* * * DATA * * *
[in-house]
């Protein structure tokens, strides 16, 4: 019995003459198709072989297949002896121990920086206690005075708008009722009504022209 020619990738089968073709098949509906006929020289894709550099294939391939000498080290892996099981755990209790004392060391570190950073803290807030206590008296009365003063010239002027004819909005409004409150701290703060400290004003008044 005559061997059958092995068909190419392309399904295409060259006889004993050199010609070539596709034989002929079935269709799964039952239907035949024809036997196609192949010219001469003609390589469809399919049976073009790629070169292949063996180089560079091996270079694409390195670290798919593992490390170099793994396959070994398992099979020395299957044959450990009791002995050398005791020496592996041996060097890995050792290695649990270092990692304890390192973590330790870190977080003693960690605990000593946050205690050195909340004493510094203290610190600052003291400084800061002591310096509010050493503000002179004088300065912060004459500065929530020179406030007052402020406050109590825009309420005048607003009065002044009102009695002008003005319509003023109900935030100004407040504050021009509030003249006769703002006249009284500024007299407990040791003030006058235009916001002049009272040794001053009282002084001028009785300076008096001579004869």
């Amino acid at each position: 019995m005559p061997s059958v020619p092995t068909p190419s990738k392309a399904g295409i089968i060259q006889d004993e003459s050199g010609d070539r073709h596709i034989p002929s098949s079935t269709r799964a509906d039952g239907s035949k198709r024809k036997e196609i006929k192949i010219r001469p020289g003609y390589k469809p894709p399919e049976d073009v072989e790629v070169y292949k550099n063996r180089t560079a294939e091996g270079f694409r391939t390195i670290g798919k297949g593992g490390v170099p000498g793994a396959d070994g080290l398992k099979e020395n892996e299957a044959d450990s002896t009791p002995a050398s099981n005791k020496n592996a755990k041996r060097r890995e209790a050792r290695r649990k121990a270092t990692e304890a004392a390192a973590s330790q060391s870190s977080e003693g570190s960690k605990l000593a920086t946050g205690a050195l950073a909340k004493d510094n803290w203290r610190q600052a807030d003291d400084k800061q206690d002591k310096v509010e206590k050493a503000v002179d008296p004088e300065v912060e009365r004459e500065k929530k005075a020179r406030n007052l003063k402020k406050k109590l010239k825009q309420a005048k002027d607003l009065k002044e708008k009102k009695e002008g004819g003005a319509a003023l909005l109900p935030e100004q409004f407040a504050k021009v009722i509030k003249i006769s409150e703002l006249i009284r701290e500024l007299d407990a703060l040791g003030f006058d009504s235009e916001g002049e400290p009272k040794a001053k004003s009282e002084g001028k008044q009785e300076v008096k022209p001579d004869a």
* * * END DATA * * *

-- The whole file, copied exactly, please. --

[in-house]
């Protein structure tokens, strides 16, 4: 019995003459198709072989297949002896121990920086206690005075708008009722009504022209 020619990738089968073709098949509906006929020289894709550099294939391939000498080290892996099981755990209790004392060391570190950073803290807030206590008296009365003063010239002027004819909005409004409150701290703060400290004003008044 005559061997059958092995068909190419392309399904295409060259006889004993050199010609070539596709034989002929079935269709799964039952239907035949024809036997196609192949010219001469003609390589469809399919049976073009790629070169292949063996180089560079091996270079694409390195670290798919593992490390170099793994396959070994398992099979020395299957044959450990009791002995050398005791020496592996041996060097890995050792290695649990270092990692304890390192973590330790870190977080003693960690605990000593946050205690050195909340004493510094203290610190600052003291400084800061002591310096509010050493503000002179004088300065912060004459500065929530020179406030007052402020406050109590825009309420005048607003009065002044009102009695002008003005319509003023109900935030100004407040504050021009509030003249006769703002006249009284500024007299407990040791003030006058235009916001002049009272040794001053009282002084001028009785300076008096001579004869």
């Amino acid at each position: 019995m005559p061997s059958v020619p092995t068909p190419s990738k392309a399904g295409i089968i060259q006889d004993e003459s050199g010609d070539r073709h596709i034989p002929s098949s079935t269709r799964a509906d039952g239907s035949k198709r024809k036997e196609i006929k192949i010219r001469p020289g003609y390589k469809p894709p399919e049976d073009v072989e790629v070169y292949k550099n063996r180089t560079a294939e091996g270079f694409r391939t390195i670290g798919k297949g593992g490390v170099p000498g793994a396959d070994g080290l398992k099979e020395n892996e299957a044959d450990s002896t009791p002995a050398s099981n005791k020496n592996a755990k041996r060097r890995e209790a050792r290695r649990k121990a270092t990692e304890a004392a390192a973590s330790q060391s870190s977080e003693g570190s960690k605990l000593a920086t946050g205690a050195l950073a909340k004493d510094n803290w203290r610190q600052a807030d003291d400084k800061q206690d002591k310096v509010e206590k050493a503000v002179d008296p004088e300065v912060e009365r004459e500065k929530k005075a020179r406030n007052l003063k402020k406050k109590l010239k825009q309420a005048k002027d607003l009065k002044e708008k009102k009695e002008g004819g003005a319509a003023l909005l109900p935030e100004q409004f407040a504050k021009v009722i509030k003249i006769s409150e703002l006249i009284r701290e500024l007299d407990a703060l040791g003030f006058d009504s235009e916001g002049e400290p009272k040794a001053k004003s009282e002084g001028k008044q009785e300076v008096k022209p001579d004869a």